In the 1920s considerable effort was devoted to the systematic classification of the published pieces acquired by movie theater music libraries (or organists). The two most ambitious works of this nature were the Encyclopedia of Picture Music by Erno Rapee (1925) and the Allgemeines Handbuch der Film-Musik by Hans Erdmann, Giuseppe Becce, and Ludwig Brav (1927), the latter containing a chart organizing pieces according to mood, tempo, and form (genre). This resulted in a system of musicodramatic knowledge organization that was reflected in the classification schemes and that in turn funneled newly composed pieces into the existing categories of agitato, misterioso, and appassionato, et al. By the end of the silent era this system was understood and used (sometimes with regional variations) wherever there were movies and musicians (recent research has discovered published compilations of photoplay music published in Japan).
Sometimes for major film releases in New York, the photoplay music composers were commissioned to write scores, which tended to be very similar to compiled scores of photoplay music. With the coming of sound in 1928, some of these composers were brought to Hollywood. At first the studios continued the practice of scoring films with the existing photoplay music that had been used for silent films. The individual pieces were called “cues,” essentially equivalent to the melos of stage melodrama. For a time in the early sound era the same titling practice continued. This was gradually replaced by cue titles uniquely associated with a given film, featuring the names of the characters in the film, or descriptions of film action or locations. But the traditional silent film classification schemes were still employed to classify the cues of newly composed scores: each was assigned an existing classification type (or mood), so that it could be re-used in other films. During the 1930s through the 1950s the original score still remained the exception, as many “B” films and serials, for example, were scored with existing cues. Starting in the 1950s, television music also relied heavily on stock music and has ever since.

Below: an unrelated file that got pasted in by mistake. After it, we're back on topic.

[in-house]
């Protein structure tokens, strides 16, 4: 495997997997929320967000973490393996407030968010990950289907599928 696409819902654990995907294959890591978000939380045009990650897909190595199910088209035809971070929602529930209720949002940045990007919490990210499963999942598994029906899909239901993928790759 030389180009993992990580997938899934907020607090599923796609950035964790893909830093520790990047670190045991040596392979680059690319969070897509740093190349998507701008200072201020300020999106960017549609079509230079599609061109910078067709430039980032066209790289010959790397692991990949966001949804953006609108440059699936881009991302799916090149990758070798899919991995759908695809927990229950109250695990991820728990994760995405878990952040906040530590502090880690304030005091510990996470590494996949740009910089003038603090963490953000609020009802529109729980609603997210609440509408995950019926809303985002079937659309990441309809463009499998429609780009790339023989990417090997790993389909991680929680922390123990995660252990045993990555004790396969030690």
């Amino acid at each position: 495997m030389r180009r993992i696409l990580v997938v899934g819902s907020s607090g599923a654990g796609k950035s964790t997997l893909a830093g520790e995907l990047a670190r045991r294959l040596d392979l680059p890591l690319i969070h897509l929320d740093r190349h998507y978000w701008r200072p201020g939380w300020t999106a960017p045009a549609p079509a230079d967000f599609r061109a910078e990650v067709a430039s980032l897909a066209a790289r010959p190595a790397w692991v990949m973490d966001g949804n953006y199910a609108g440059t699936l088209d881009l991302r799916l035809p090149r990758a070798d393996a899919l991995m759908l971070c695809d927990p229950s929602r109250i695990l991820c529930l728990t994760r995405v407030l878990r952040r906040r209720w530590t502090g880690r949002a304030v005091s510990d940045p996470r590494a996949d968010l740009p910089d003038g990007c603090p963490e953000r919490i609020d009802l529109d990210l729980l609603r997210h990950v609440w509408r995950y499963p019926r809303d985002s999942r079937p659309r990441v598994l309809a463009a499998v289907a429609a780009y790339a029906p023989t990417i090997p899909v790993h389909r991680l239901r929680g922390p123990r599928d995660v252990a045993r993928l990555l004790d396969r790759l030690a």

This system of classification allowed movie studio music libraries to maintain a high level of bibliographic control over their holdings. It also provides a conceptual framework for musicologists to use in studying and teaching film music. The system furthermore illuminates a tradition too often defined pejoratively in terms of conventions, formulas, and clichés. In addition to music manuscript material, the classification schemes, card catalogs, and associated instruments of bibliographic access (such as cue sheets) now form an integral part of primary source materials as preserved in the extensive film music holdings of the USC Cinematic Arts Library and USC Warner Bros. Archives.